Recently we underwent a complete redesign of Blue Fountain Media's homepage layout. We needed an updated look that gave visitors a better idea of what we do as a full-service digital agency, and showcased some of the work that we have completed for our clients. However, redesigning your homepage is a risky move. We wanted to engage our audience, but not at the cost of losing potential customers. So what did we do?
We wanted to highlight our client work a little better than our old homepage. It was a very basic format that gave little insight to support our claims of being a full-service agency. It just wasn’t interesting, and it didn’t provide as much value to people who were coming to our site to learn more about what we do as we would've liked.
Rather than just displaying pictures of a client’s redesigned website along with a bulleted list of the services we provided, we wanted to present the information more like a case study. This would give visitors an interactive and detailed view of what each client was specifically looking for, what we did to help them, and the overall results.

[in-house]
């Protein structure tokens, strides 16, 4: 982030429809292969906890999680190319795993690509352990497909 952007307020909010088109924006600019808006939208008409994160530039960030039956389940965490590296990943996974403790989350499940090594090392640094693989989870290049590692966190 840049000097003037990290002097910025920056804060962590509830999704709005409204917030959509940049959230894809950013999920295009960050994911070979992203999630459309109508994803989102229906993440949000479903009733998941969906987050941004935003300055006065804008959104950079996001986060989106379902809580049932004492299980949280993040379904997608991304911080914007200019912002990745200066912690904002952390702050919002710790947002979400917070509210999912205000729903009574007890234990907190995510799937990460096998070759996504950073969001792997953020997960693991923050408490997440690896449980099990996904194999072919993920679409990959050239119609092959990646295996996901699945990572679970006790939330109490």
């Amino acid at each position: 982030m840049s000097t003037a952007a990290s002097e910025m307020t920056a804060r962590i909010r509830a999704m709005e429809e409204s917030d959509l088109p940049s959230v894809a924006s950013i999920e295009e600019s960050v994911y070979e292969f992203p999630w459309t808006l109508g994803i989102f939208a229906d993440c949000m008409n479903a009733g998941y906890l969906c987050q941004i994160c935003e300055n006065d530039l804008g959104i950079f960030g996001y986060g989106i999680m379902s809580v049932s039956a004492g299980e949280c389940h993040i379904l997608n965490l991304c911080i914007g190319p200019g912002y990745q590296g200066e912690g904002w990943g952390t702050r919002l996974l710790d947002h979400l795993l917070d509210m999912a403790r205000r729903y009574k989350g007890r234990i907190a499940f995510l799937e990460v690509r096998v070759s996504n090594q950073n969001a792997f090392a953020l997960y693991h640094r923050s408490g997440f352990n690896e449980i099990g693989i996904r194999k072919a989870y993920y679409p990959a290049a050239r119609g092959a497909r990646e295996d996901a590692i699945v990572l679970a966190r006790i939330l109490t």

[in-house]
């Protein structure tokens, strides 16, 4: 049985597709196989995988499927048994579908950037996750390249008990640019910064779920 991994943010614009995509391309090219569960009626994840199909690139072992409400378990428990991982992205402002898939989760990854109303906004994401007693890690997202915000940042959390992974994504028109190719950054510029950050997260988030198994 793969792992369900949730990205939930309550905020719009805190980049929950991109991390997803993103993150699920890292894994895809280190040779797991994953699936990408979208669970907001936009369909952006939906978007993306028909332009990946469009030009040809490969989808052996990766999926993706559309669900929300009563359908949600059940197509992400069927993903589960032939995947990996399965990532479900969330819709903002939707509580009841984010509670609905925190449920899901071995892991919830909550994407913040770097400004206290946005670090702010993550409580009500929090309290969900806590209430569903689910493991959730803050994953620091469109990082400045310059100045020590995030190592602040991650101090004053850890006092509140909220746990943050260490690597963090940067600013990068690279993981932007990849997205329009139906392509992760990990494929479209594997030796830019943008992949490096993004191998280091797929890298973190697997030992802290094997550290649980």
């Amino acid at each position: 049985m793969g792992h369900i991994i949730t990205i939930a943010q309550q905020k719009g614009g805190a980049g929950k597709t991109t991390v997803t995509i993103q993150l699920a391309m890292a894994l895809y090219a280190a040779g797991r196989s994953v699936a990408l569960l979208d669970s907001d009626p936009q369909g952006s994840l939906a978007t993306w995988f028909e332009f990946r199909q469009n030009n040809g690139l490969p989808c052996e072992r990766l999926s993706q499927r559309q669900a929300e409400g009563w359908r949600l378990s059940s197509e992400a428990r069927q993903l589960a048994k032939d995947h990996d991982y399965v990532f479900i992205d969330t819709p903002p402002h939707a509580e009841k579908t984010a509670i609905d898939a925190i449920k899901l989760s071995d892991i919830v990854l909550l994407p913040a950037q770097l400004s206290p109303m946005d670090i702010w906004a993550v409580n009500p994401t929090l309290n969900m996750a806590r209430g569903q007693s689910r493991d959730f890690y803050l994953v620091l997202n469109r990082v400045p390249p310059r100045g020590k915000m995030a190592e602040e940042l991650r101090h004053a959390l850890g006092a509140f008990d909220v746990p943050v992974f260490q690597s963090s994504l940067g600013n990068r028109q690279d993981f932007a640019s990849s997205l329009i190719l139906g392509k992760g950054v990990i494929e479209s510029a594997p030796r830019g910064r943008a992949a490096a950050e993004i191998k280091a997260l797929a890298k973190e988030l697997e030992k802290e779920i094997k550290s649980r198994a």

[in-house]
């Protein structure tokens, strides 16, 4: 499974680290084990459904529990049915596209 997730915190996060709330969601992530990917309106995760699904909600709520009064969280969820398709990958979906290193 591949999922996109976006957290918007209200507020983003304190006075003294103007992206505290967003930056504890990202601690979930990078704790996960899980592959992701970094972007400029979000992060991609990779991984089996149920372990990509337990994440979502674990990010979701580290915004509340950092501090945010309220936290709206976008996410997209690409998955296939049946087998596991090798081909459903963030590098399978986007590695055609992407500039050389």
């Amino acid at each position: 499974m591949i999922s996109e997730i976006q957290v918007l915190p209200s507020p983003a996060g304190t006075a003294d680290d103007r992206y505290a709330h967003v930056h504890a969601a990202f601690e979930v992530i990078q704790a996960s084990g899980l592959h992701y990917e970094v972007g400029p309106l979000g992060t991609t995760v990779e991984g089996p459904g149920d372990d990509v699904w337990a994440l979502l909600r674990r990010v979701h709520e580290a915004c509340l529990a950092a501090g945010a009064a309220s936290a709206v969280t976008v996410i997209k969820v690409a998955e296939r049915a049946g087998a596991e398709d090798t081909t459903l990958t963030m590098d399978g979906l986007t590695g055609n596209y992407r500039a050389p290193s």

Increase Conversion Rate
Naturally, we also wanted to increase our conversion rate while providing a unique experience to visitors. We wanted to create content surrounding our calls to action that would lead a reader naturally through the buyer process. In terms of wording, our CTAs remained exactly the same. We simply wanted to design content and media surrounding those buttons that would make people willing to request a quote from us as they navigate our site and learn more about us as an agency.
Originally, our header image at the top of the fold was very static and very basic. It didn’t move or do anything interactive, but it showed a few client names on a couple of different devices. It didn’t offer a lot of information, or engage users in any way.
Our new header animation pretty much shows the same things as the old one, but now it is a 5 second animation that highlights a few of our clients and examples of our work. It is much more visually enticing, and allows users to click on any of the projects shown to learn more about the work the client does and what we did to help that specific customer achieve results. The header now ties seamlessly in with the client items that we included below it, allowing the information to be presented naturally to visitors as they navigate the page.
2. Write Up Portfolio
We also created a new section specifically to showcase client work. This is where we made the most changes from the original homepage. Before it included one long write up about the services we provide, with 4 static images to illustrate some of our finished products. It was very straightforward in simply showing users “what we do.”